2. The walking dead. Compendium one / Kirkman, Robert
“The world we knew is gone. The world of commerce and frivolous necessity has been replaced by a world of survival and responsibilty. An epidemic of apocalyptic proportions has swept the globe, causing the dead to rise and feed on the living. In a matter of months society has crumbled, no government, no grocery stores, no mail delivery, no cable TV. In a world ruled by the dead, we are forced to finally start living”(Catalogue)

3. The woman in the window / Finn, A. J
“It’s been ten long months since Anna Fox last left her home. Ten months during which she has haunted the rooms of her old New York house like a ghost, lost in her memories, too terrified to step outside. Anna’s lifeline to the real world is her window, where she sits day after day, watching her neighbours, the Russels are a picture-perfect family of three. But one evening, a frenzied scream rips across the silence, and Anna witnesses something no one was supposed to see. Now she must do everything she can to uncover the truth about what really happened. But even if she does, will anyone believe her? And can she even trust herself?” (Catalogue)

4. Careless love / Robinson, Peter
“A young, local student has apparently committed suicide. Her body is found in an abandoned car on a lonely country road. She didn’t own a car. Didn’t even drive. How did she get there? Where did she die? Who moved her, and why? As the inconsistencies multiply and the mysteries proliferate, Annie’s father’s new partner, Zelda, comes up with a shocking piece of information that alerts Banks and Annie to the return of an old enemy in a new guise. This is someone who will stop at nothing, not even murder, to get what he wants–and suddenly the stakes are raised and the hunt is on.” (Catalogue)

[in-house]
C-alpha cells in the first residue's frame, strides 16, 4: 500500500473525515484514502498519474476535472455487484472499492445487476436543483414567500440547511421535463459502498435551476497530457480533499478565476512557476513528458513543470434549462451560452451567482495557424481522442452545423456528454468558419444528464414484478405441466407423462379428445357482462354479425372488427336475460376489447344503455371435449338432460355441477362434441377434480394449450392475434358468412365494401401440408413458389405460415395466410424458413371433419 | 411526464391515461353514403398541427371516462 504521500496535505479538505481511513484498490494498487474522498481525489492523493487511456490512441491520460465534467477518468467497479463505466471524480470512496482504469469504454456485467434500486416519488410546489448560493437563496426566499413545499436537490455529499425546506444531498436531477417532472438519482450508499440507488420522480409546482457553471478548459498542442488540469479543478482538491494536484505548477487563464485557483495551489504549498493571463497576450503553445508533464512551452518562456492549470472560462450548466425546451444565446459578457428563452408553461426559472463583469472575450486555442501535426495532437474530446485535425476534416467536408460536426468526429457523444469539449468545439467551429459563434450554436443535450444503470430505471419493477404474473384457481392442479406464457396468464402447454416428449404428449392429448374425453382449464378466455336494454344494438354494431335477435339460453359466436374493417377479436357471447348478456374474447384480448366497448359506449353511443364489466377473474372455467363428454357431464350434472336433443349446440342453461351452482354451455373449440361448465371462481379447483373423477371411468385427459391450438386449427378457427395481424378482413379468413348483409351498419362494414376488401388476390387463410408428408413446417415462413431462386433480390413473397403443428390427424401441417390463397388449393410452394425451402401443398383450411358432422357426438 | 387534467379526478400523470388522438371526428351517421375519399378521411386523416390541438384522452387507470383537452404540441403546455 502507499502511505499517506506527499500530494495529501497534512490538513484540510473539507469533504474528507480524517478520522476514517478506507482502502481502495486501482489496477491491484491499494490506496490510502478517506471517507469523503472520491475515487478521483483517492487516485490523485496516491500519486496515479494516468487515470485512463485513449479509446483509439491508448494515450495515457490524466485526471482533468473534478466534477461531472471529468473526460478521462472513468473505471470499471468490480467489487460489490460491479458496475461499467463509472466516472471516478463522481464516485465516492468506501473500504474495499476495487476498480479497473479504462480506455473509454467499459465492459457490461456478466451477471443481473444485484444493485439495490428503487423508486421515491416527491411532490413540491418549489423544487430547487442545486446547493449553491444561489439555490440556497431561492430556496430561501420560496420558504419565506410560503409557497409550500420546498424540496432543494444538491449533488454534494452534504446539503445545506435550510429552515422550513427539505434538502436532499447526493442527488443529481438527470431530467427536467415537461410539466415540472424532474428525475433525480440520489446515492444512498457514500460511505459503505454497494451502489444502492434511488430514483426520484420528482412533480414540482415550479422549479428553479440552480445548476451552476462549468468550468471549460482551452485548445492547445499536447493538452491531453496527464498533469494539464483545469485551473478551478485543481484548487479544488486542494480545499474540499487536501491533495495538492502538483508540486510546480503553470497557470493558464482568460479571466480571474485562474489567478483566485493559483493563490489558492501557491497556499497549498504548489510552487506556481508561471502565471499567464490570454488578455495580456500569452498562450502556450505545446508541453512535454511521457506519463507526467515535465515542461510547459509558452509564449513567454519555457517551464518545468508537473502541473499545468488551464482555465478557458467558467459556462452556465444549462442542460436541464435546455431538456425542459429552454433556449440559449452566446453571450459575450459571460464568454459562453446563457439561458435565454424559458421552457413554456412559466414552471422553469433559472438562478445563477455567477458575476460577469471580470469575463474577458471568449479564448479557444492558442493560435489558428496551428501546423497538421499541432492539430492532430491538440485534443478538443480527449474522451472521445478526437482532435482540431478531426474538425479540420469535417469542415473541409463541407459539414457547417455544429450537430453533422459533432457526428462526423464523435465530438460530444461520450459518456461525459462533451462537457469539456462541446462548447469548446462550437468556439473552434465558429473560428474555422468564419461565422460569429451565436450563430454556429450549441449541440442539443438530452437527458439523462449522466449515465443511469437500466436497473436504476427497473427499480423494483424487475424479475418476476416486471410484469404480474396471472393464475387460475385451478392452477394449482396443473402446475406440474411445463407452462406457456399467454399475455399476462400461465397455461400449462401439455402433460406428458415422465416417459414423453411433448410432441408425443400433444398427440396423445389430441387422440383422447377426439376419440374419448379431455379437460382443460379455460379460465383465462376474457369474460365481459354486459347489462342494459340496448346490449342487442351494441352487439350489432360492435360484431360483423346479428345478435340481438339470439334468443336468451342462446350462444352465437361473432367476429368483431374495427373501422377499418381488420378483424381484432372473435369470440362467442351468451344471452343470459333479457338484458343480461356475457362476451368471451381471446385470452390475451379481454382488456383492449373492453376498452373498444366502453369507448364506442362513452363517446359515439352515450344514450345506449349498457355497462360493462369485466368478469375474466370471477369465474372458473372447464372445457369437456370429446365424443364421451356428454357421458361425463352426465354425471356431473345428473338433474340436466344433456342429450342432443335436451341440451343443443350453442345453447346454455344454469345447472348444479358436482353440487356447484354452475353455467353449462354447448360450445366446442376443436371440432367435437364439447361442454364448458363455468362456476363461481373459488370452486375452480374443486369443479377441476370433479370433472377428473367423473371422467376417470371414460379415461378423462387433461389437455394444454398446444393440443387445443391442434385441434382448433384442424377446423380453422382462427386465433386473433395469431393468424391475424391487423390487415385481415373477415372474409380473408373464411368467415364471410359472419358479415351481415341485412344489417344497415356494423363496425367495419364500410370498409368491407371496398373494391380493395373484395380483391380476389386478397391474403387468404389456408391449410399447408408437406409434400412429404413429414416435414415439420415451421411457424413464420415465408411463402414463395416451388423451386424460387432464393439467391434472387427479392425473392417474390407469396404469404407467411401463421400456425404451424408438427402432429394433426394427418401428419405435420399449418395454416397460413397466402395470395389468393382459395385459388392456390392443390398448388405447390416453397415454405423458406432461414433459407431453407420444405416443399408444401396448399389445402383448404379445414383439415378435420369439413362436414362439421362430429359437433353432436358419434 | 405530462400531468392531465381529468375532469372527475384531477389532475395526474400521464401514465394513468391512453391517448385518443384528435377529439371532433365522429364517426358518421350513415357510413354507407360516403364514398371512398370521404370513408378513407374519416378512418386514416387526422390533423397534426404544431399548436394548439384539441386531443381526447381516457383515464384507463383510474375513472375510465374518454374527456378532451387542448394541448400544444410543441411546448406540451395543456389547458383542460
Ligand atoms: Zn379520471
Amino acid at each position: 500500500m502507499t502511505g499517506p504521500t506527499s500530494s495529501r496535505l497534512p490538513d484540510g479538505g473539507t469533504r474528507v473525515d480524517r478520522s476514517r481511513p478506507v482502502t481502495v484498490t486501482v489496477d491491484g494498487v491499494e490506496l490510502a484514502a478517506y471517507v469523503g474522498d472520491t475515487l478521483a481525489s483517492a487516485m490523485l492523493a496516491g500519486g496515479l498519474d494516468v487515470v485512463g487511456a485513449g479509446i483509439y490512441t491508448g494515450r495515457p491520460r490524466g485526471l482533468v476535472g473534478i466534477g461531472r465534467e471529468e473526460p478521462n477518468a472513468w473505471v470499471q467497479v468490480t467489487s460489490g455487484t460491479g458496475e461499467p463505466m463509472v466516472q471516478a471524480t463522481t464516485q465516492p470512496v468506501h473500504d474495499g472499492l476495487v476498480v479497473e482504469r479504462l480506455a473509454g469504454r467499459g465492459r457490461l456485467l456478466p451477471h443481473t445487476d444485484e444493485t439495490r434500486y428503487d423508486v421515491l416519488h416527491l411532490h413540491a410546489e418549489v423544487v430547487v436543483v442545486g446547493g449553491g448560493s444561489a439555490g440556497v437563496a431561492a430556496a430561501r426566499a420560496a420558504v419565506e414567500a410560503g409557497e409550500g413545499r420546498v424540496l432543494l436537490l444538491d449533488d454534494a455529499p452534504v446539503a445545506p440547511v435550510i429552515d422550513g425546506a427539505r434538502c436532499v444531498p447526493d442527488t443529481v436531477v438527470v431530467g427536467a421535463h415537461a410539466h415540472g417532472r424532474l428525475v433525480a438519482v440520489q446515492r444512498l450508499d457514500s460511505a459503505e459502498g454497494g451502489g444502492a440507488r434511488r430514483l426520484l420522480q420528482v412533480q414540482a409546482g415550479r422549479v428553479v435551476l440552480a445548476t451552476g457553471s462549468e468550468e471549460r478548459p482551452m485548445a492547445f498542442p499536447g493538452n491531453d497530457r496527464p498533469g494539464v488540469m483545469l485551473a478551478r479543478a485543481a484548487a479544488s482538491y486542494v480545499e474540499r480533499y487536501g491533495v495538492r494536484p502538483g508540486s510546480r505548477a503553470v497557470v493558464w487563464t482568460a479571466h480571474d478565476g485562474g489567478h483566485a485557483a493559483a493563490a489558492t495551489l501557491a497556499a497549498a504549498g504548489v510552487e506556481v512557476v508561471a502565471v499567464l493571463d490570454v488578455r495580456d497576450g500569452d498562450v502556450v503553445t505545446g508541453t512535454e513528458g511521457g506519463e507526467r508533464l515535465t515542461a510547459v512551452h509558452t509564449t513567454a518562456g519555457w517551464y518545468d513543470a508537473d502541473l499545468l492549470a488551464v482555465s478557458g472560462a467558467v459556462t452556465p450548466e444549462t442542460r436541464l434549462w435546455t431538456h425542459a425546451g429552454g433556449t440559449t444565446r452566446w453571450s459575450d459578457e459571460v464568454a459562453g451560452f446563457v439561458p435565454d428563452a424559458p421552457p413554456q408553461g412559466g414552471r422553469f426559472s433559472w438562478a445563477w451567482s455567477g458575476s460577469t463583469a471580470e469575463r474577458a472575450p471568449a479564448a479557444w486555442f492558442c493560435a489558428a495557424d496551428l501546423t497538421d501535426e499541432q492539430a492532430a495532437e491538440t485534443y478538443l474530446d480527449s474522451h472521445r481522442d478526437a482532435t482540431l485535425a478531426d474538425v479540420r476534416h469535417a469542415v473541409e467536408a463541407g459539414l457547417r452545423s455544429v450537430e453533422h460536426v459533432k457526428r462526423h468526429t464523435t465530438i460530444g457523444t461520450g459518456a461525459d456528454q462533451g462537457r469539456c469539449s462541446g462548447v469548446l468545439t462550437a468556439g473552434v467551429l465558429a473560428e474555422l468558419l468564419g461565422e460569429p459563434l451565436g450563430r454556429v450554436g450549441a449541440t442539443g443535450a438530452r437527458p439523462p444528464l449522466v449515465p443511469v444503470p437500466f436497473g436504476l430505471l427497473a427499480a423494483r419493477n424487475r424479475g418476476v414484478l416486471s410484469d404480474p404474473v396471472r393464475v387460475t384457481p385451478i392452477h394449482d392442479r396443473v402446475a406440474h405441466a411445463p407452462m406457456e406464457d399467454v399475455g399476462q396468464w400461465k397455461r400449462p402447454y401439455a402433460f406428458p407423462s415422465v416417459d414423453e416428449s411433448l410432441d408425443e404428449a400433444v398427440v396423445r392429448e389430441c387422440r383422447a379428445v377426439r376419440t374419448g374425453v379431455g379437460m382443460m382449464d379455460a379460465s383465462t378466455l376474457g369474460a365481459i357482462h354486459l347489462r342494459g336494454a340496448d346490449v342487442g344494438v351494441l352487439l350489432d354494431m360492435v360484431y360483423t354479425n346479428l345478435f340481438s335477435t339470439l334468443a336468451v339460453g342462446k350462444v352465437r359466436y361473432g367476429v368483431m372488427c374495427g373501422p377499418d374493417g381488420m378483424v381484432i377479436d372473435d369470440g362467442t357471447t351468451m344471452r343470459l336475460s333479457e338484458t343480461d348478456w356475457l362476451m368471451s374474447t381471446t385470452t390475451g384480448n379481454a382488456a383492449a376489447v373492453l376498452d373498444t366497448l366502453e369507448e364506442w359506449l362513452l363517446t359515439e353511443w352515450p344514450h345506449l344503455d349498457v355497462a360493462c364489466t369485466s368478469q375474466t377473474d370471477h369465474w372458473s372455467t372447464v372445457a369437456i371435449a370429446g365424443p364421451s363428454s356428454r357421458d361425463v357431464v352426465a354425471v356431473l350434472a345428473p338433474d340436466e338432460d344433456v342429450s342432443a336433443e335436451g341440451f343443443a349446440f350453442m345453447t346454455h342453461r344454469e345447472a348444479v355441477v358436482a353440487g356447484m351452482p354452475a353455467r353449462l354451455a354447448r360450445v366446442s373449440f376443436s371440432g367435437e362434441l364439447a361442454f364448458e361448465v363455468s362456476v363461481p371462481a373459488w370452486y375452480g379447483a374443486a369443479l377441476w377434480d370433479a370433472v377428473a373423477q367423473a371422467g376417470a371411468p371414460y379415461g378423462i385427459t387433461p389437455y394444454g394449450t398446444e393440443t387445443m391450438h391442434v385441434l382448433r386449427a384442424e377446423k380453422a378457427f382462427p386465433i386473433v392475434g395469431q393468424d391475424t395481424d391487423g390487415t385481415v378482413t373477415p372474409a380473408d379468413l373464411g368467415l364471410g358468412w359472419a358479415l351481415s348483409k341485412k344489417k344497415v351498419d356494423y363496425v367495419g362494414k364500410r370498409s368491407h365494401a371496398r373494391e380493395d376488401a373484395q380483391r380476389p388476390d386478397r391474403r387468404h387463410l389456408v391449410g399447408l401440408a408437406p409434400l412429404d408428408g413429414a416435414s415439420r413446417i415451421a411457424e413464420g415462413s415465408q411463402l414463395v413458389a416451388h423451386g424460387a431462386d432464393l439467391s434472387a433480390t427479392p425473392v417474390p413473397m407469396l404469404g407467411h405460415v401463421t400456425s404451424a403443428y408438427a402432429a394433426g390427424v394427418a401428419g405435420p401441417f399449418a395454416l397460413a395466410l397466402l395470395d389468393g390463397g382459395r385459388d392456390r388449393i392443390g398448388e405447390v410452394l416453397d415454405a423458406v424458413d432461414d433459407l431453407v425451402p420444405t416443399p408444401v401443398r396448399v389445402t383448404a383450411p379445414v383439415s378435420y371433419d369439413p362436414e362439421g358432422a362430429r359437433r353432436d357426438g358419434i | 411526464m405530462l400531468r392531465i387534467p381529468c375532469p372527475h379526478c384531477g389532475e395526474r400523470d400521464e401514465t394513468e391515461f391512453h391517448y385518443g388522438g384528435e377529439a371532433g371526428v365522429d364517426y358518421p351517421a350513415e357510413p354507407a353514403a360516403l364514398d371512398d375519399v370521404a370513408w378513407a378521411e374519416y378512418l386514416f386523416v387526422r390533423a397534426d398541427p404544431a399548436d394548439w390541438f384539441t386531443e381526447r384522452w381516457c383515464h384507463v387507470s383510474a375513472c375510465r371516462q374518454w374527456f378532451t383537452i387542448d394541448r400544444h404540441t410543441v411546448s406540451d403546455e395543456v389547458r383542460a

5. The other wife / Robotham, Michael
“Childhood sweethearts William and Mary have been married for sixty years. William is a celebrated surgeon, Mary a devoted wife. Both have a strong sense of right and wrong. This is what their son, Joe O’Loughlin, has always believed. But when Joe is summoned to the hospital with news that his father has been brutally attacked, his world is turned upside down. Who is the strange woman crying at William’s bedside, covered in his blood – a friend, a mistress, a fantasist or a killer?” (Catalogue)

6. Transcription / Atkinson, Kate
“In 1940, eighteen-year old Juliet Armstrong is reluctantly recruited into the world of espionage. Sent to an obscure department of MI5 tasked with monitoring the comings and goings of British fascist sympathizers, she discovers the work to be by turns both tedious and terrifying. But after the war has ended, she presumes the events of those years have been relegated to the past forever. Ten years later, now a radio producer at the BBC, Juliet is unexpectedly confronted by figures from her past. A bill of reckoning is due, and she finally begins to realize that there is no action without consequence.” (Catalogue)

7. The Guernsey Literary and Potato Peel Pie Society / Shaffer, Mary Ann
“In January 1946, London is beginning to recover from World War II, and Juliet Ashton is looking for a subject for her next book. She spent the war years writing a column for the Times until her own dear flat became a victim of a German bomb. While sifting through the rubble and reconstructing her life, she receives a letter from a man on Guernsey, the British island occupied by the Germans. So begins a correspondence that draws Juliet into the community of Guernsey and the members of the Literary and Potato Peel Pie Society. Named to protect its members from arrest by the Germans, the society shares their unique love of literature and life with a newfound friend. Seeing this as the subject of her next book, Juliet sails to Guernsey, a voyage that will change her life” (Catalogue)